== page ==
Budget forecast with a surplus offers a respite from gloomy financial news

Projection says state will be in the black by $876 million

by T.W. Budig
ECM Capitol Reporter
The first positive state budget news in four years had lawmakers smiling at the State Capitol on Thursday, Dec. 1.
Democratic Gov. Mark Dayton called the November budget forecast, which shows the state’s last two-year budget cycle closing in the black and coupled with lower projected spending creating a projected $876 million budget cushion, “terrific news.”
“I was surprised, too, about this,” said Dayton at a Capitol press conference.
Many at the Capitol feared the newest forecast would show the state again confronting red ink. It didn’t happen.
State revenues over recent months had been running above projections, noted Minnesota Management and Budget Commissioner Jim Schowalter. Further, health and human services spending — actual and projected — showed a total decrease of $457 million.
“Overall, we still have issues,” Schowalter said of the state budget. “But certainly, it’s a good day.”
By law, the $876 million projected surplus for the current two-year spending cycle will automatically flow into the state’s cash flow account — some $255 million — with the rest flowing into state budget reserve.
“It can be kept safe there,” said Senate Majority Leader Amy Koch, R-Buffalo.
Had the projected surplus been larger, dollars would have been automatically dedicated to buy back a portion of the more than $2 billion in existing K-12 education funding shifts. But the surplus dollars didn’t go that far.
Indeed, the forecast projects a $1.3 billion budget deficit looming for the state in future years.
“There’s still plenty of risk out there,” explained State Economist Tom Stinson.
Stinson points to the debt crisis in the European Union, which is already probably in recession, he said, as potentially hurting the U.S. economy.
Another economic flash point could be Washington, where the payroll tax credit, which is making payroll checks a little larger, will expire on Jan. 1 without action from lawmakers, he noted.
“In economic terms, that is non-trivial,” Stinson said of the perceived negative impact expiration of the payroll tax credit would have on the economy.
Economic recovery from the “Great Recession” continues at a slow pace. And the economic future remains uncertain.
Global Insight, the state’s economic consultant, projects slow economic growth all the way through the current two-year spending cycle.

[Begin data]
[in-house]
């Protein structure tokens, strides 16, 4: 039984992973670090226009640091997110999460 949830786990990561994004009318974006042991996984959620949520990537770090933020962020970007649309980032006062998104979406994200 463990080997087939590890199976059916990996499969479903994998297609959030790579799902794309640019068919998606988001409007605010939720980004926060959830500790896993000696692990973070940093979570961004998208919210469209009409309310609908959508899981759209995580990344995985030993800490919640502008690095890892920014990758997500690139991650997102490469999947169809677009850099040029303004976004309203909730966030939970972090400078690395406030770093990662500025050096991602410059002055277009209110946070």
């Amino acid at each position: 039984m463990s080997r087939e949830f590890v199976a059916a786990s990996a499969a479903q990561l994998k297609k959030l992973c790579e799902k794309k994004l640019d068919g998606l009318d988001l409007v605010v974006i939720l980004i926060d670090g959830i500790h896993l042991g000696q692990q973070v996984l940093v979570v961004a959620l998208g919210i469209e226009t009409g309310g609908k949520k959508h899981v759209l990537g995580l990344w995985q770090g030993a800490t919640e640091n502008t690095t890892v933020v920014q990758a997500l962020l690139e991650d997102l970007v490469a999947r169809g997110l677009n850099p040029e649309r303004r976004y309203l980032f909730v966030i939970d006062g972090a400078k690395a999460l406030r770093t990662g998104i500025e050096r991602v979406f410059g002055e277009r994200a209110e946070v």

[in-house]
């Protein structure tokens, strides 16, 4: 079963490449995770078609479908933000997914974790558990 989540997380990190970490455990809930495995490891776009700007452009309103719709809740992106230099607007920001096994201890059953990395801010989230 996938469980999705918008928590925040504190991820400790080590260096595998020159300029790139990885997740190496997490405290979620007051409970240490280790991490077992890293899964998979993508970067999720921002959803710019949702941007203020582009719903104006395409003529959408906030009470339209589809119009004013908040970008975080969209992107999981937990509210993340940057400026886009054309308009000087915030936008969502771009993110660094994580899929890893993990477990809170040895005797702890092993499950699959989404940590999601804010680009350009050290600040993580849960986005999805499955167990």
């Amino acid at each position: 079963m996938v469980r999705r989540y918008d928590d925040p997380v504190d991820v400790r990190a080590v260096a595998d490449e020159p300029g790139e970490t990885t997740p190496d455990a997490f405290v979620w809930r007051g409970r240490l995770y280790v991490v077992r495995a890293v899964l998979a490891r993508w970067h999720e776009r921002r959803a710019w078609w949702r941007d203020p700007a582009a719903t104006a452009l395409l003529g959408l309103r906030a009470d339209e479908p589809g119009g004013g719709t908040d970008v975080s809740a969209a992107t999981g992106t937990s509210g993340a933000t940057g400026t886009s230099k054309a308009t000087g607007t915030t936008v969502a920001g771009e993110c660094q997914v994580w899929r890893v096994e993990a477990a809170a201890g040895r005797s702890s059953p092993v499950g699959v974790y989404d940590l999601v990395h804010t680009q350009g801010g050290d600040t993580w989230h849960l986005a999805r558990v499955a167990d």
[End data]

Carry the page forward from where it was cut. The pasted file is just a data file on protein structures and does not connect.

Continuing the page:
In its last forecast in February, Global Insight projected about 3 percent growth in U.S. economic over the biennium, but has downgraded that to 1.7 percent. It sets the risk of a 2012 U.S. recession at 40 percent.
Still, the Minnesota economy is doing better than expected, Stinson noted. The real explanation the state has fared better than other states over past months in terms of employment is the quality of its workforce, he said. And the economic future remains uncertain, he said.
Businesses lay off the best workers last, Stinson said.
Both Stinson and Schowalter said they believed the best use of the projected surplus was to leave the money exactly where it was.
Stinson, when asked how many positive state budget forecasts it would take for the bonding agencies to upgrade the state’s fallen bond credit rating, gave one-word answer. “Lots,” he said.
Dayton and Republican legislative leaders said that were in no hurry to grab the projected $876 million surplus for other uses.
House Speaker Kurt Zellers, R-Maple Grove, deemed it “very premature” to talk about spending — Koch, when asked about a possible bonding bill, spoke of controlling spending.
Dayton indicated he would not recommend any budget changes until after the February 2012 budget forecast, pointing out that last year the projected budget deficit in the forecast shifted by $1 billion over three months.
He urged caution.
“We’re not out of the fiscal woods by any means,” Dayton said.
Still, the favorable budget news may mean lawmakers could have more time to jointly work on government reform initiatives, Dayton explained.
Dayton was unwilling to indicate the size of the bonding bill the administration would pursue — the second year of the legislative session is traditionally a bonding year.
Schowalter said the state budget currently would allow for a $775 million bonding bill.
Both Dayton and Republicans took credit for a brighter state budget, Dayton crediting Human Services Commissioner Lucinda Jesson with budget reforms in human services and Republicans suggesting their spending constraint contributed towards budget improvements.
Partisan barbs were exchanged.
“The Dayton tax hike plan is dead,” Koch said.
Dayton spoke of Republican legislators’ “devotion” to protecting millionaires.
“Let them take that to the polls next November,” Dayton said of perceived Republican extremism.